Fish near the highly contaminated Columbia River site have some of the highest levels of PCBs in the PNW
Today the U.S. Environmental Protection Agency announced it is proposing to add Bradford Island at Bonneville Dam to the National Priorities List, better known as the Superfund cleanup list. A Superfund listing would provide much needed resources to clean up this site that has ongoing toxic exposure to people, plants, and animals.
“This is great news for protection of the Columbia River,” said Laura Watson, director of the Washington State Department of Ecology. “The Columbia is a cherished resource for the residents of Washington and Oregon, and the people of the Yakama Nation. We are hopeful that this highly contaminated site will finally get the resources it needs to ensure a cleaner river with healthier salmon.”
For years, the U.S. Army Corps of Engineers used the island as a landfill that leached toxins into the Columbia River. This resulted in high levels of toxic polychlorinated biphenyls, commonly known as PCBs, in resident fish populations that are the highest anywhere in the Pacific Northwest. Both the Oregon Health Authority and the Washington State Department of Health have “Do Not Eat” fish consumption advisories in effect for the area.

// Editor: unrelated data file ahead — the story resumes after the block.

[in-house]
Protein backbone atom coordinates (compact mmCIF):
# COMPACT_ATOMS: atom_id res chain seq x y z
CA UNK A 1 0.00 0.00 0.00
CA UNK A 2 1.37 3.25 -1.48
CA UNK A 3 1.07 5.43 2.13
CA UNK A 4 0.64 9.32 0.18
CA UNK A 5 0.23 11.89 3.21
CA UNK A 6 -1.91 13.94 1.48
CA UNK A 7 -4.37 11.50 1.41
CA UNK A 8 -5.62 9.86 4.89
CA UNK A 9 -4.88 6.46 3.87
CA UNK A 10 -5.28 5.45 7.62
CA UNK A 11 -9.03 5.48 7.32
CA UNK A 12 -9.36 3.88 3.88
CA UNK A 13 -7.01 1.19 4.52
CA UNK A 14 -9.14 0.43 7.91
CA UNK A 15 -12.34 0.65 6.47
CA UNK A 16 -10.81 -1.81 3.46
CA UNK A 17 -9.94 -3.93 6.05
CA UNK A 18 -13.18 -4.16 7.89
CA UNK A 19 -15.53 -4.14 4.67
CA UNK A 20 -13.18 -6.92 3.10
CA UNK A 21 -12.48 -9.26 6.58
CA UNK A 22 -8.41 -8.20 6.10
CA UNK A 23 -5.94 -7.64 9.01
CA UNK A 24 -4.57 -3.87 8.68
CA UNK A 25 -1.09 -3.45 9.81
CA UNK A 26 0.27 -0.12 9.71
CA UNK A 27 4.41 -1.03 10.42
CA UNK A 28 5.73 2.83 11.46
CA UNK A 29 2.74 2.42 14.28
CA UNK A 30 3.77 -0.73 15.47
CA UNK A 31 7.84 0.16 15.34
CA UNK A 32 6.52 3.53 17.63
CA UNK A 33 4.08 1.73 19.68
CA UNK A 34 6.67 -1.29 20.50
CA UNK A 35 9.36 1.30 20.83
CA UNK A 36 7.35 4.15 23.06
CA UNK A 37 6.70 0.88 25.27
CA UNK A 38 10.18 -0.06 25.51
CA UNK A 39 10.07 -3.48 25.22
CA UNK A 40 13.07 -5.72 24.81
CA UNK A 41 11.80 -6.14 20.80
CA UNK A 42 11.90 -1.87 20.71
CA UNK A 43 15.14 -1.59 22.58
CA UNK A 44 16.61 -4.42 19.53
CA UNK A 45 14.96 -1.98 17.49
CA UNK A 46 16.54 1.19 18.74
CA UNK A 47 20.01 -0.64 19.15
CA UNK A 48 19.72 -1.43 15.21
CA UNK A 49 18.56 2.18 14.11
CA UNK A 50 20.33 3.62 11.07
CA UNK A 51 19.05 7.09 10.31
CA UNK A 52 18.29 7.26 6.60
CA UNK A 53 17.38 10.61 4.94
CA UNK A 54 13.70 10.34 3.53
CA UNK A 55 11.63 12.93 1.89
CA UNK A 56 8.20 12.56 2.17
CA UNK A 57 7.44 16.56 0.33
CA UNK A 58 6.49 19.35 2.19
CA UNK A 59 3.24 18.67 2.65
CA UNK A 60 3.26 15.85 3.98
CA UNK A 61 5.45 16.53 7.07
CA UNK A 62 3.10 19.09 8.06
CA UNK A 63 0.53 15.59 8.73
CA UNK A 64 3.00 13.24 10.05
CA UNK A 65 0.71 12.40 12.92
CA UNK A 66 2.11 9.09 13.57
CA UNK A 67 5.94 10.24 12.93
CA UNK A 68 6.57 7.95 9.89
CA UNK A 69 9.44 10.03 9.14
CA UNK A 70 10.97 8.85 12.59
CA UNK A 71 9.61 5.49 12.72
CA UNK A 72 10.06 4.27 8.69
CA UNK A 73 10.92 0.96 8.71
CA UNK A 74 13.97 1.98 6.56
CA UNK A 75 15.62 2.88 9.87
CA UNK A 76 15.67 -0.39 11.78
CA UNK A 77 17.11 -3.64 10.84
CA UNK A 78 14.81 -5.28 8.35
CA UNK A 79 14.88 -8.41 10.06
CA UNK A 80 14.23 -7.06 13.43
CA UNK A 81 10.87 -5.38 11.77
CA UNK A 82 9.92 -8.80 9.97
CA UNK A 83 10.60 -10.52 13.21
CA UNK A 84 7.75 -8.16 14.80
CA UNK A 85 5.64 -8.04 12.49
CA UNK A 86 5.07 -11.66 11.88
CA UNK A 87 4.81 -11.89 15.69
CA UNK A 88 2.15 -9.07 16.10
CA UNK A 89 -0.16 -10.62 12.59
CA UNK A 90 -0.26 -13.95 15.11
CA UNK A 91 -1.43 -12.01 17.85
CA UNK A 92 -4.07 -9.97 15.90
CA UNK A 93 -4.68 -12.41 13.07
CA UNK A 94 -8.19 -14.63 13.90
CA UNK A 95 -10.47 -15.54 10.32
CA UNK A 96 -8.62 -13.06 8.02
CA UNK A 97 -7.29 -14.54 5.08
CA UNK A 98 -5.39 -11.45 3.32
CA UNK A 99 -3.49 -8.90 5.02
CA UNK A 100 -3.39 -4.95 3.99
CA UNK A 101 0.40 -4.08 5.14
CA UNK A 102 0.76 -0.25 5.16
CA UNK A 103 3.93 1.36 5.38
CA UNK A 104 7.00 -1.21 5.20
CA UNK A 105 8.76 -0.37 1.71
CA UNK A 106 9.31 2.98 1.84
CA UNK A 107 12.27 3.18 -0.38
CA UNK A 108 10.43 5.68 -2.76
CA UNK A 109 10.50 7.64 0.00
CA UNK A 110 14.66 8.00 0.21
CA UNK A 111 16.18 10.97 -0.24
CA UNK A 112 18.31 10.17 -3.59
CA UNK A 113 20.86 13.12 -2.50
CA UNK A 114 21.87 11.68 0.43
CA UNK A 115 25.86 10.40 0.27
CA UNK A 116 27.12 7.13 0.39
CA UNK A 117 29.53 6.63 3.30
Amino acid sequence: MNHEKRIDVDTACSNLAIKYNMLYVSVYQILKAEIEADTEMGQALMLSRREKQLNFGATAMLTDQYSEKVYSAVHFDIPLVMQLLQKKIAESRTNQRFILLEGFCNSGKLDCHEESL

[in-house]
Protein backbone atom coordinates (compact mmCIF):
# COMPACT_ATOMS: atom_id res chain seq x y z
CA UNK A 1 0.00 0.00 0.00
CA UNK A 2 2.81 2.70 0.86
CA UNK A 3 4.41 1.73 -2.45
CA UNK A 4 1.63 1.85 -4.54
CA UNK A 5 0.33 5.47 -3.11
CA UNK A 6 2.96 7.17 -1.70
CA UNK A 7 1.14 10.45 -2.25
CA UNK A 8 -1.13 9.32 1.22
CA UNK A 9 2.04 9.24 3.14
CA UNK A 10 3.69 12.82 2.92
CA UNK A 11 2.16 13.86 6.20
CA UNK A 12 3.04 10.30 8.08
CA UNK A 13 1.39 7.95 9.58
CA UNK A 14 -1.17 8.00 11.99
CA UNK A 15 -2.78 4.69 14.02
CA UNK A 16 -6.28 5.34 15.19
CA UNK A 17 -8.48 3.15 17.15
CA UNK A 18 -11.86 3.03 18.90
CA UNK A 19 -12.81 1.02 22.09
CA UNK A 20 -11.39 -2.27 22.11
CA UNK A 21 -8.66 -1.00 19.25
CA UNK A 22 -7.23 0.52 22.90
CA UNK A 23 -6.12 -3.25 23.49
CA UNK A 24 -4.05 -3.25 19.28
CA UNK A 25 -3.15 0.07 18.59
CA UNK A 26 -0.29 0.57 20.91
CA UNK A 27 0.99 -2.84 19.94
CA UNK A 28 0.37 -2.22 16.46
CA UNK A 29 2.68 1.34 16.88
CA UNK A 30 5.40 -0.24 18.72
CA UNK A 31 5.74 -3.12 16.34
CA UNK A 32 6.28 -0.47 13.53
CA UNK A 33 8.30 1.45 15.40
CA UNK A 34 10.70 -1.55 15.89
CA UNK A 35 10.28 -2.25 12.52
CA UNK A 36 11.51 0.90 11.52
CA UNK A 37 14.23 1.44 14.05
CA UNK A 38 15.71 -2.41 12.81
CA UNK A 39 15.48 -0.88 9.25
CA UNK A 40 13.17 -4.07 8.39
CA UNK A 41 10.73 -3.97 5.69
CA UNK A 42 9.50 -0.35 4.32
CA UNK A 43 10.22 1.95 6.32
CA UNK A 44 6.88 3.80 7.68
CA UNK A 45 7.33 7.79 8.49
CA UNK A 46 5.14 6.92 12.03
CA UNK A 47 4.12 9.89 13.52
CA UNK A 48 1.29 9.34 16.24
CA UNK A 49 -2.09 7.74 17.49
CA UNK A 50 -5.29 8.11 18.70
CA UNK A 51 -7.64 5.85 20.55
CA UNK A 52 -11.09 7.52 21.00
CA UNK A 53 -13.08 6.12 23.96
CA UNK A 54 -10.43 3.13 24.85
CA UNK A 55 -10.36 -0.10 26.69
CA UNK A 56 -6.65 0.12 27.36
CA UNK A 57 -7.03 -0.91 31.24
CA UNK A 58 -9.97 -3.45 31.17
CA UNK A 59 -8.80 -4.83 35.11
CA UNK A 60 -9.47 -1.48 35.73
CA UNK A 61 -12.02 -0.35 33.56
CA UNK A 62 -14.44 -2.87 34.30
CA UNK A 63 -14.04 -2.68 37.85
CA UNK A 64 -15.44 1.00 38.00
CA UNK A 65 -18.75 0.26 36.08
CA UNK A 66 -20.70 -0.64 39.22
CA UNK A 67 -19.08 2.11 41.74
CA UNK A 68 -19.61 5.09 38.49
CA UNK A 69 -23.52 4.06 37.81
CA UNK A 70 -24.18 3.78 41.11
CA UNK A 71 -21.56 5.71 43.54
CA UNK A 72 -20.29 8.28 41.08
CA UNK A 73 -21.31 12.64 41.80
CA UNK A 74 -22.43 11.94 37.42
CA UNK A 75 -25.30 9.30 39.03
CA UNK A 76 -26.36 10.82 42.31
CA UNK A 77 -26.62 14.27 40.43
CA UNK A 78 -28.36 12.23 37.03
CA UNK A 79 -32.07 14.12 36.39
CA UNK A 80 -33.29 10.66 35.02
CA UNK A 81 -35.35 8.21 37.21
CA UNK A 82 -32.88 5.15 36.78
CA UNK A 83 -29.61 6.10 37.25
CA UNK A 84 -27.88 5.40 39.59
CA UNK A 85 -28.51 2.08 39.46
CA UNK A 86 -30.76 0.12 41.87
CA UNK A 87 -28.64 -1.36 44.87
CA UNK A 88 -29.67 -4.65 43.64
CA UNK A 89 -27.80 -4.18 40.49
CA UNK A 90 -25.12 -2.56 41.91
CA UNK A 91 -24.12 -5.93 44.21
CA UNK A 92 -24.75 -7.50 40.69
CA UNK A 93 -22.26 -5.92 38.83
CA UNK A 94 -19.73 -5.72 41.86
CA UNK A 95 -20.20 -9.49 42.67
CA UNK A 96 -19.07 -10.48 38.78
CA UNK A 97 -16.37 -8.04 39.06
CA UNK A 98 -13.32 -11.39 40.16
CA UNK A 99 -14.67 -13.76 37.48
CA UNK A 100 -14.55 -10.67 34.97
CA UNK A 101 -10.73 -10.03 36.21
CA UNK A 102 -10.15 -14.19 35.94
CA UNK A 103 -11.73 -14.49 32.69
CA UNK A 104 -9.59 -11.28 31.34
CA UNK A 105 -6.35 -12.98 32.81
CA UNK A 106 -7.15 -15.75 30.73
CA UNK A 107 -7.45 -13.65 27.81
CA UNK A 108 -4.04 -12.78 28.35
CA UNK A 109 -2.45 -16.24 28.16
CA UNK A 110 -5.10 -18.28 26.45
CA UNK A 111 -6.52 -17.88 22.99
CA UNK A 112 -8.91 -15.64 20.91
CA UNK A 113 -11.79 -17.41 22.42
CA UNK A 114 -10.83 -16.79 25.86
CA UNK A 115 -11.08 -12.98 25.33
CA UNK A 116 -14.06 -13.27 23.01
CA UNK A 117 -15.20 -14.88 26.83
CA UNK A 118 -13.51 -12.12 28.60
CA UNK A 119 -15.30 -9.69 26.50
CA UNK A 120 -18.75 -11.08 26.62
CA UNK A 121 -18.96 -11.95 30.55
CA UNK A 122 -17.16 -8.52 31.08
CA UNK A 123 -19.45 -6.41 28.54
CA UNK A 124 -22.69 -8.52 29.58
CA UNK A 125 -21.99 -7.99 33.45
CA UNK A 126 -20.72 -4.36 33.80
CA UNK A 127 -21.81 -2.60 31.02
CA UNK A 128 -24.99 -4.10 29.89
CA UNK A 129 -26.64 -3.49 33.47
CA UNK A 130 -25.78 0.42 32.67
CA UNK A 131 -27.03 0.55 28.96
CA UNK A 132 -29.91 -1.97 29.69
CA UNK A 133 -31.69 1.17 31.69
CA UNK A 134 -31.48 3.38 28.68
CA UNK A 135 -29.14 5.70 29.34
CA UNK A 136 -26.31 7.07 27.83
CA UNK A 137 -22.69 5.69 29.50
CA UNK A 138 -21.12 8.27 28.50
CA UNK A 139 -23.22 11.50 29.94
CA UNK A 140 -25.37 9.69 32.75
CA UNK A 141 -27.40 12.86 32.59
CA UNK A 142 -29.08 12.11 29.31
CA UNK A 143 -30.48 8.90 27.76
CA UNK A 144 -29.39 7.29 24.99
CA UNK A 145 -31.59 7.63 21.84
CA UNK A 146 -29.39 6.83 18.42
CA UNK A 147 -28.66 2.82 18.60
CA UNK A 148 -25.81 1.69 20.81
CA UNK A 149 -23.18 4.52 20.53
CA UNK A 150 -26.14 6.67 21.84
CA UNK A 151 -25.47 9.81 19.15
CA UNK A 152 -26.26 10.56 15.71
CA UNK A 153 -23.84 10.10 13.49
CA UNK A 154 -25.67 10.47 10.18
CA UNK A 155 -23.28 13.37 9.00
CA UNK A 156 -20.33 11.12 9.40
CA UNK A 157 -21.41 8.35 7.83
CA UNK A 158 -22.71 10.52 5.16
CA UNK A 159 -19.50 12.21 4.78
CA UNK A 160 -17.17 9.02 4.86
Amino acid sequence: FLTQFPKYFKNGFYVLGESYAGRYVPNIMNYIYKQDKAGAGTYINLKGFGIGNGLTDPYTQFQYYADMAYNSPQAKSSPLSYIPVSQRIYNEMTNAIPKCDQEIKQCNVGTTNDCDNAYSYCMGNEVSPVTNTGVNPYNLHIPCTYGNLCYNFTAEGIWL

“A healthy Columbia River is essential for our people and the salmon that are central to our culture,” said Davis Washines, government relations liaison for Yakama Nation Fisheries. “We are excited to be moving forward and work collaboratively with EPA and the Corps to ensure cleanup results in a sustainable river and healthy fish that are safe to eat.”
The proposed listing comes after Ecology, the Oregon Department of Environmental Quality, and the Yakama Nation sent two jointly signed letters urging the EPA to add the site to the National Priorities List.
“A lot of hard work, planning, and collaboration happened to get us here today,” said Richard Whitman, director of the Oregon Department of Environmental Quality. “We look forward to our continued partnership with Ecology and the Yakama Nation to ensure this important resource is cleaned up.”
The next step in the Superfund process is for EPA to publish a public notice about the proposed listing in the Federal Register and issue a public notice so community members can comment on the proposal. If, after the comment period, the site still qualifies for cleanup under Superfund, it will be formally listed on the National Priorities List.